An university administrator wrote a letter condemning Father Moloney’s email message.

“The message from Father Moloney was deeply disturbing. Those who wrote me and other senior leaders were outraged, and many felt abandoned and alienated by their faith,” wrote Suzy Nelson, vice president and dean for student life. “By devaluing and disparaging George Floyd’s character, Father Moloney’s message failed to acknowledge the dignity of each human being and the devastating impact of systemic racism — especially within the criminal justice system — on African Americans, people of African descent, and communities of color. Moreover, his message dismissed the need for urgent action and change in America. Now more than ever, we need people in positions of power and influence to call upon each one of us to examine the ruinous impact of hate and racial violence in America, to strengthen our commitment to healing our relations with others, and to unite in bringing about systemic equity and justice for Black people in every sector of society.”

Father Moloney majored in religious studies at Yale College, graduating in 1994. He earned a PhD. in philosophy at Notre Dame in 2004, according to an online biography.

He is a former associate editor of First Things, an influential journal of religion and public life.

He was ordained a priest in 2010.

In April 2020 he published a book called Mercy:  What Every Catholic Should Know, from Ignatius Press.

Father Moloney published a blog post Sunday, June 7 touching on George Floyd in a different context from the email message, saying that while there’s widespread consensus in the country about the injustice of Floyd’s killing there’s no consensus on what to do about it, in part because the conversation focuses solely on justice.

He said what he described as “justice-only politics” is a mistake because it ignores the mercy that everyone needs and that Jesus commands his followers to practice in Luke 6:36 (“be merciful as your heavenly father is merciful”).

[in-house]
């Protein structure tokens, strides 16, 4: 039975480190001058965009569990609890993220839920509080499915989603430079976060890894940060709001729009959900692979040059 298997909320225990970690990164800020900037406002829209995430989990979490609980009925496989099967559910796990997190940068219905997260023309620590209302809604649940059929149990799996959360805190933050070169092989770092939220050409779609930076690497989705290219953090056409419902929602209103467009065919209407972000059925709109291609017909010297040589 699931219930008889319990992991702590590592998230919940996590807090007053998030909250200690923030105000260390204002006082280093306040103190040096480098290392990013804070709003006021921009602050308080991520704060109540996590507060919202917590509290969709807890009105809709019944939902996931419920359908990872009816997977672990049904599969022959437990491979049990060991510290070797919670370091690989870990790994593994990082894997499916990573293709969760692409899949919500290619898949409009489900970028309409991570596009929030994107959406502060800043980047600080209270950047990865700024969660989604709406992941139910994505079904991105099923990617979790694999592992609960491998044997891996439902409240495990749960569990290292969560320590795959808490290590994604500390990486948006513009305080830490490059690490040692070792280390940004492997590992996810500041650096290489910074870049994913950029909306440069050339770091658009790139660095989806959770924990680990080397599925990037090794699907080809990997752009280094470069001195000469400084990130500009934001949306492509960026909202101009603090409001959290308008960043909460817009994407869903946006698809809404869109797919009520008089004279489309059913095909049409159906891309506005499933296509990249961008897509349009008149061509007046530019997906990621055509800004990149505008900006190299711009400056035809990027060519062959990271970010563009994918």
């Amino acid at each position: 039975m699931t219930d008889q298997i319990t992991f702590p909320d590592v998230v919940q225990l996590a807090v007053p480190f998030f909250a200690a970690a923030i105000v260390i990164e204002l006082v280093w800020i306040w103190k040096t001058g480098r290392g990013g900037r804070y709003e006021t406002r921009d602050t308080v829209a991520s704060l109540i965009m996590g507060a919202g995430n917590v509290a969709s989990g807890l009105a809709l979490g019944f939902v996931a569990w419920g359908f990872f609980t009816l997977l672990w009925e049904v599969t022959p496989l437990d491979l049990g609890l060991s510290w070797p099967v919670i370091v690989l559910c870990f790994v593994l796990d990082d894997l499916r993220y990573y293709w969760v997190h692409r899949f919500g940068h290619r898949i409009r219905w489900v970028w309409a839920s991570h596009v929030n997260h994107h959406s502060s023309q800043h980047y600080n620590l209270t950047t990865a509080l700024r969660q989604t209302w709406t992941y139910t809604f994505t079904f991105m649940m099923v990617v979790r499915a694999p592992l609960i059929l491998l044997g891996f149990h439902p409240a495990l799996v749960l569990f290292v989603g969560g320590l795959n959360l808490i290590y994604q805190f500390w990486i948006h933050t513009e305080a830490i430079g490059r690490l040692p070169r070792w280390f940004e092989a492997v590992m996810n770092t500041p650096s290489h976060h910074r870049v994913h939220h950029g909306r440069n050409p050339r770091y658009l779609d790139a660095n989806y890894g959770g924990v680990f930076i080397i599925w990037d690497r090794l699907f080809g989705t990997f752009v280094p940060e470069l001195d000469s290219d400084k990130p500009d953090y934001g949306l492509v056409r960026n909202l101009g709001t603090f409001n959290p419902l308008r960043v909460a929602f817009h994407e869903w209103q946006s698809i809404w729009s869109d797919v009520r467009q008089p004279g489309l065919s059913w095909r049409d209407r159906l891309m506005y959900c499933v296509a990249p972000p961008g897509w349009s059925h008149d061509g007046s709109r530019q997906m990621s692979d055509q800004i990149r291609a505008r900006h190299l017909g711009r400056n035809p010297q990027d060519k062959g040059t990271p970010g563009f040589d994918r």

He condemned racism, but suggested that even racists need mercy.

“Racism is a sin, and Jesus conquers sin,” Father Moloney wrote. “It’s a sad fact that most of our thinking about race takes place in a left-wing, Marxist, atheistic context, in which a desire for power and an awareness of otherness crowd out Christian reflections on meekness and solidarity. It didn’t used to be this way. The Civil Rights movement was once led by Christians, most notably the Protestant Pastor Martin Luther King. It appealed to the Gospel to unify people of all races. As in so much of our life, so to with regard to race, it’s a struggle to think in Christian terms. When people only talk about justice, it’s a struggle to cultivate mercy. It’s a struggle to forgive those who have trespassed against us, or people like us. It’s easy to forget what we said above, that mercy is commanded of us.”



Statement from the Archdiocese of Boston about Father Daniel Moloney, the former Catholic chaplain at the Massachusetts Institute of Technology, dated Tuesday, June 9, 2020.



Letter from Suzy Nelson, vice president and dean for student life at the Massachusetts Institute of Technology, concerning former Catholic chaplain Father Daniel Moloney, dated Friday, June 12, 2020.